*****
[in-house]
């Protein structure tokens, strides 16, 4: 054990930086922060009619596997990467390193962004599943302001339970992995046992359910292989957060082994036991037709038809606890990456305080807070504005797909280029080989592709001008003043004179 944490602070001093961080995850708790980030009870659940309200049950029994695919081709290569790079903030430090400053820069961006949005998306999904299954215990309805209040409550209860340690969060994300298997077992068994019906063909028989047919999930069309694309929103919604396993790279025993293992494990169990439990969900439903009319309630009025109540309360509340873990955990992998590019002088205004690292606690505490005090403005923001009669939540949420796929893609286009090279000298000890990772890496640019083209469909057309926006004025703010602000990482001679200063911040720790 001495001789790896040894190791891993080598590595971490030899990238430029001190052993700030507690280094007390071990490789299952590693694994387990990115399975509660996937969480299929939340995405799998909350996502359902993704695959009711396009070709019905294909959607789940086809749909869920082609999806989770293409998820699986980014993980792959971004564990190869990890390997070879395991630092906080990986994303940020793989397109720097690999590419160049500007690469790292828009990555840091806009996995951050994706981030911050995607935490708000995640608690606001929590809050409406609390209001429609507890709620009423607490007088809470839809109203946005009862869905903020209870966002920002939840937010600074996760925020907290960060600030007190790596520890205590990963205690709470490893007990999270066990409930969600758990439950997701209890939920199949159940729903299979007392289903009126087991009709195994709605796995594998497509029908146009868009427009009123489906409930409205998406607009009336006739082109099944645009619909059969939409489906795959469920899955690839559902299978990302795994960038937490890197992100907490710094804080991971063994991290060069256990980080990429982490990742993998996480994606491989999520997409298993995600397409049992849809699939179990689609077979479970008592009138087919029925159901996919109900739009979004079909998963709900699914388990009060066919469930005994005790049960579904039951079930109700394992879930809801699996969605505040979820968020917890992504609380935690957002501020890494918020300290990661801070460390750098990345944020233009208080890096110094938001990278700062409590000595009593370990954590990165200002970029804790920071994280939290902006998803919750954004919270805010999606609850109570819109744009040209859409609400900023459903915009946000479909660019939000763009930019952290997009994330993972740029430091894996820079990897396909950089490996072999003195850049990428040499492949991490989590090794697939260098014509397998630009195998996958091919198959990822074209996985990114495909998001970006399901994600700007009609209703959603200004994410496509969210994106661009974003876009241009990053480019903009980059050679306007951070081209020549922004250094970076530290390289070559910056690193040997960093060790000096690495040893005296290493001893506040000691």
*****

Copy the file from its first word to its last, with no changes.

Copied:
[in-house]
């Protein structure tokens, strides 16, 4: 054990930086922060009619596997990467390193962004599943302001339970992995046992359910292989957060082994036991037709038809606890990456305080807070504005797909280029080989592709001008003043004179 944490602070001093961080995850708790980030009870659940309200049950029994695919081709290569790079903030430090400053820069961006949005998306999904299954215990309805209040409550209860340690969060994300298997077992068994019906063909028989047919999930069309694309929103919604396993790279025993293992494990169990439990969900439903009319309630009025109540309360509340873990955990992998590019002088205004690292606690505490005090403005923001009669939540949420796929893609286009090279000298000890990772890496640019083209469909057309926006004025703010602000990482001679200063911040720790 001495001789790896040894190791891993080598590595971490030899990238430029001190052993700030507690280094007390071990490789299952590693694994387990990115399975509660996937969480299929939340995405799998909350996502359902993704695959009711396009070709019905294909959607789940086809749909869920082609999806989770293409998820699986980014993980792959971004564990190869990890390997070879395991630092906080990986994303940020793989397109720097690999590419160049500007690469790292828009990555840091806009996995951050994706981030911050995607935490708000995640608690606001929590809050409406609390209001429609507890709620009423607490007088809470839809109203946005009862869905903020209870966002920002939840937010600074996760925020907290960060600030007190790596520890205590990963205690709470490893007990999270066990409930969600758990439950997701209890939920199949159940729903299979007392289903009126087991009709195994709605796995594998497509029908146009868009427009009123489906409930409205998406607009009336006739082109099944645009619909059969939409489906795959469920899955690839559902299978990302795994960038937490890197992100907490710094804080991971063994991290060069256990980080990429982490990742993998996480994606491989999520997409298993995600397409049992849809699939179990689609077979479970008592009138087919029925159901996919109900739009979004079909998963709900699914388990009060066919469930005994005790049960579904039951079930109700394992879930809801699996969605505040979820968020917890992504609380935690957002501020890494918020300290990661801070460390750098990345944020233009208080890096110094938001990278700062409590000595009593370990954590990165200002970029804790920071994280939290902006998803919750954004919270805010999606609850109570819109744009040209859409609400900023459903915009946000479909660019939000763009930019952290997009994330993972740029430091894996820079990897396909950089490996072999003195850049990428040499492949991490989590090794697939260098014509397998630009195998996958091919198959990822074209996985990114495909998001970006399901994600700007009609209703959603200004994410496509969210994106661009974003876009241009990053480019903009980059050679306007951070081209020549922004250094970076530290390289070559910056690193040997960093060790000096690495040893005296290493001893506040000691």